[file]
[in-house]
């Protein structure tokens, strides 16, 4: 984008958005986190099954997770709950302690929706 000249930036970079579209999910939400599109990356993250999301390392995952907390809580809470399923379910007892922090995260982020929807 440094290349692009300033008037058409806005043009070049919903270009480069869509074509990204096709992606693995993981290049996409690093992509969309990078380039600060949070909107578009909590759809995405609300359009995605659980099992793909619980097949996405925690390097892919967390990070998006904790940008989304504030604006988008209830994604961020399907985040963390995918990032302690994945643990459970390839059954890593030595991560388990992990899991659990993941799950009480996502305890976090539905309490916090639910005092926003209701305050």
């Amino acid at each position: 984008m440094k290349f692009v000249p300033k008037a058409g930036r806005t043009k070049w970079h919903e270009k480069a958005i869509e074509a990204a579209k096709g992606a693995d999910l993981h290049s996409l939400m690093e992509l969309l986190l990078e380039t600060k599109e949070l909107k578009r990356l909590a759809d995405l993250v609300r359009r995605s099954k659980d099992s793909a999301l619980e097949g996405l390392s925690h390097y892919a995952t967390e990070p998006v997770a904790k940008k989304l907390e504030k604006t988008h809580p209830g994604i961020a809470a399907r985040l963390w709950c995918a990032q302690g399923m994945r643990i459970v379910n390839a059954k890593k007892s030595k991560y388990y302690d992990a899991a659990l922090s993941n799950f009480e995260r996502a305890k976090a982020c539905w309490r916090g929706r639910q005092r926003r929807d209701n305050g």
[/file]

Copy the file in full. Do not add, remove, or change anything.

[in-house]
């Protein structure tokens, strides 16, 4: 984008958005986190099954997770709950302690929706 000249930036970079579209999910939400599109990356993250999301390392995952907390809580809470399923379910007892922090995260982020929807 440094290349692009300033008037058409806005043009070049919903270009480069869509074509990204096709992606693995993981290049996409690093992509969309990078380039600060949070909107578009909590759809995405609300359009995605659980099992793909619980097949996405925690390097892919967390990070998006904790940008989304504030604006988008209830994604961020399907985040963390995918990032302690994945643990459970390839059954890593030595991560388990992990899991659990993941799950009480996502305890976090539905309490916090639910005092926003209701305050």
């Amino acid at each position: 984008m440094k290349f692009v000249p300033k008037a058409g930036r806005t043009k070049w970079h919903e270009k480069a958005i869509e074509a990204a579209k096709g992606a693995d999910l993981h290049s996409l939400m690093e992509l969309l986190l990078e380039t600060k599109e949070l909107k578009r990356l909590a759809d995405l993250v609300r359009r995605s099954k659980d099992s793909a999301l619980e097949g996405l390392s925690h390097y892919a995952t967390e990070p998006v997770a904790k940008k989304l907390e504030k604006t988008h809580p209830g994604i961020a809470a399907r985040l963390w709950c995918a990032q302690g399923m994945r643990i459970v379910n390839a059954k890593k007892s030595k991560y388990y302690d992990a899991a659990l922090s993941n799950f009480e995260r996502a305890k976090a982020c539905w309490r916090g929706r639910q005092r926003r929807d209701n305050g």